The Accomplice by Elizabeth Ironside: Book Notes

I first came across Elizabeth Ironside on Bev’s blog My Reader’s Block during the Crime Fiction Alphabet meme. I liked the sound of her books, so when I saw The Accomplice in my local library I immediately borrowed it.

Elizabeth Ironside is the pseudonym of Lady Catherine Manning, wife of Sir David Manning the former British Ambassador to the United States (from 2003-2007). Her first novel A Very Private Enterprise won the Crime Writers’ Association (CWA) John Creasey Award for Best First Mystery of 1985, and Death in the Garden was shortlisted for the CWA Gold Dagger for Best Mystery of 1995. The Accomplice is her third novel, published in 1996.

This is one of the most fascinating mysteries I’ve read for a while. It’s historical crime fiction, moving back in time to Latvia before and during the Second World War and present day Russia and Britain.

Summary (from the back cover):

‘Zita Dauncey’s tragic past and difficult present seem firmly under control. Until a child’s skeleton is dug up in her friend Jean’s rose bed, and (Xenia) a mysterious young woman arrives from Russia.

Jean’s English ordinariness hides her original identity as Yevgenia Chornoroukya: a woman whose history includes two lovers, two exiles and all the desperate compromises she makes to escape the horrors of eastern Europe in 1945. And quite possibly, the murder of a child.’

My view:

I liked the way Ironside wove together the past and the present, although at first I thought there was too much about Jean’s background, but it grew on me as I became fascinated with her history and life in Russia during the war years.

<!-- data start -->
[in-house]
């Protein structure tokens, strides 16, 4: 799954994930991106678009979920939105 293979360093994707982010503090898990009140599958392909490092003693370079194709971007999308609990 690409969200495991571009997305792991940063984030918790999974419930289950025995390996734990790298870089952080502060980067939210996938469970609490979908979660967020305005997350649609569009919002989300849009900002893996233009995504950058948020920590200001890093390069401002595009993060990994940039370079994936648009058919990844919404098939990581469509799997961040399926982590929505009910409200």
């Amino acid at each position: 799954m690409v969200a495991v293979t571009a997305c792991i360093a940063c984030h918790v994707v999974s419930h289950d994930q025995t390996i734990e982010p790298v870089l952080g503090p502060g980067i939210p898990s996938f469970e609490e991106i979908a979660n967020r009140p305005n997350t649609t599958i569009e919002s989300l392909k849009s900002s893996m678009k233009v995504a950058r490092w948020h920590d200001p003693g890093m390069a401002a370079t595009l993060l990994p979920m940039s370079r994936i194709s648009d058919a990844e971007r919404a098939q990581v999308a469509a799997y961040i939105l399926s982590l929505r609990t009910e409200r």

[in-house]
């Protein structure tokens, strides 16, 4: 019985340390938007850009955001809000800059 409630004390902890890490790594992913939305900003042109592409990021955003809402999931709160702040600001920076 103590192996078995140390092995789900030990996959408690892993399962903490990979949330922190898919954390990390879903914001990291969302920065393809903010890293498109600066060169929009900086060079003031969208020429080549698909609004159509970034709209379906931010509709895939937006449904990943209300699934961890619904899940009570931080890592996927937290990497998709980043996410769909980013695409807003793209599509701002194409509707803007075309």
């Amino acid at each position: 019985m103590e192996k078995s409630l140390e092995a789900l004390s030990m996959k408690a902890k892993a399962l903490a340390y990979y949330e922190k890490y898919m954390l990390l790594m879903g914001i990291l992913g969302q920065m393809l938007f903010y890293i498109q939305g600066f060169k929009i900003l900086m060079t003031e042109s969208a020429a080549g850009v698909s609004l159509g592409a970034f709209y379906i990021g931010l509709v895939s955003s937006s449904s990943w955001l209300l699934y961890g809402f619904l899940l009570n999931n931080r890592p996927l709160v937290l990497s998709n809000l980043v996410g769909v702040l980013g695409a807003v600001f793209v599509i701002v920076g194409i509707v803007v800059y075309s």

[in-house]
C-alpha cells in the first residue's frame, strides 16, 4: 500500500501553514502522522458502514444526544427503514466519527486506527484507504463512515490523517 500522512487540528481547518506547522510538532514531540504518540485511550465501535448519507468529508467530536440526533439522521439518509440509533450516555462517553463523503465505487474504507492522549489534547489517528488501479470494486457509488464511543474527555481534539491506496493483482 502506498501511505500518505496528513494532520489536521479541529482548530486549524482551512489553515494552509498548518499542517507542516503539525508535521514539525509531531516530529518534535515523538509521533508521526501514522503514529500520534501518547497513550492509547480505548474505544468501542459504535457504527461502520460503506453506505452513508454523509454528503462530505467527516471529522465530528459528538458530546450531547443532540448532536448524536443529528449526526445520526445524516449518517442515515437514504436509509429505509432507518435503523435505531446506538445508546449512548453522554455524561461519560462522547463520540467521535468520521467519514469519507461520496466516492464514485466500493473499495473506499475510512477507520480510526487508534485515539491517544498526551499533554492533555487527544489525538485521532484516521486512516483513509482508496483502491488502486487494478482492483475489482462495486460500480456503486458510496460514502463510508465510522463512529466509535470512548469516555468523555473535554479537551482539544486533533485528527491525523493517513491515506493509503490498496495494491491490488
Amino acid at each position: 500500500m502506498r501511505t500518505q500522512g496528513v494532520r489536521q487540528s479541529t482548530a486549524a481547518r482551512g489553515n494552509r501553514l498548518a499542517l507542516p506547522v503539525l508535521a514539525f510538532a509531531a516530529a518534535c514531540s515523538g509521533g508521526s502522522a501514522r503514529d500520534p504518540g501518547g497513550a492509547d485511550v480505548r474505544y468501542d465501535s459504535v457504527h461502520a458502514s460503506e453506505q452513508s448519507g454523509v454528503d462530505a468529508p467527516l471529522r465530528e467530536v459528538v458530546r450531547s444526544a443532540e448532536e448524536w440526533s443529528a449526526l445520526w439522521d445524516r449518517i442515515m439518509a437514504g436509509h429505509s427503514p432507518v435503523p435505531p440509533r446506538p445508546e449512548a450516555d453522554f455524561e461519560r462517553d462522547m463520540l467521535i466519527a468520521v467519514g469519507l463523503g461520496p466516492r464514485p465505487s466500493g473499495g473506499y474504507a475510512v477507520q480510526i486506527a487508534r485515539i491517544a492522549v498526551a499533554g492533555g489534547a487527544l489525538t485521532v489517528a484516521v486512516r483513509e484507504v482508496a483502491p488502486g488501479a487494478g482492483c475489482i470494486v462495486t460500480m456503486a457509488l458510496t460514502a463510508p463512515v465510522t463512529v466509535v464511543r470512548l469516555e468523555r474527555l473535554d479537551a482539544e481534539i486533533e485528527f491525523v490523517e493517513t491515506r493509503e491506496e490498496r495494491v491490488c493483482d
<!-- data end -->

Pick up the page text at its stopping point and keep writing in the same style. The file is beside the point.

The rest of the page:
This is a complex book, with plenty of interesting characters, all of whom are well-rounded characters who came to life as I read, some with their annoying ways, like Xenia and others, like Zita, who I came to like a lot – for example, Zita’s son, Tom has cerebral palsy and Xenia’s view is that “physical disability shows moral distortion“, quoting Stalin’s withered arm, Richard III, Attila the Hun (club foot) “And Hitler, you only have to look at him to see he was unsafe and insane.“(pages 99 – 100)

Xenia is a scheming, manipulative character. She claimed to be related to Jean but actually she had no idea whether they were or not.  Jean’s reaction to her seemed to indicate she had something to hide or fear – and just what that was gradually surfaces.

Along with that strand of the book there are the questions about the identity of the child’s skeleton found buried in the rose garden, how long ago it was buried and the implications for Jean who claimed to know nothing about it.

This is a well paced book building gradually to a climax, a book that I wanted to finish but was sad when it came to the end, leaving me with some questions still unanswered. I enjoyed it very much and I hope to read more of Elizabeth Ironside’s books.

A Very Private EnterpriseDeath in the GardenThe AccompliceThe Art of Deception
A Good Death
 List and images from Fantastic Fiction.

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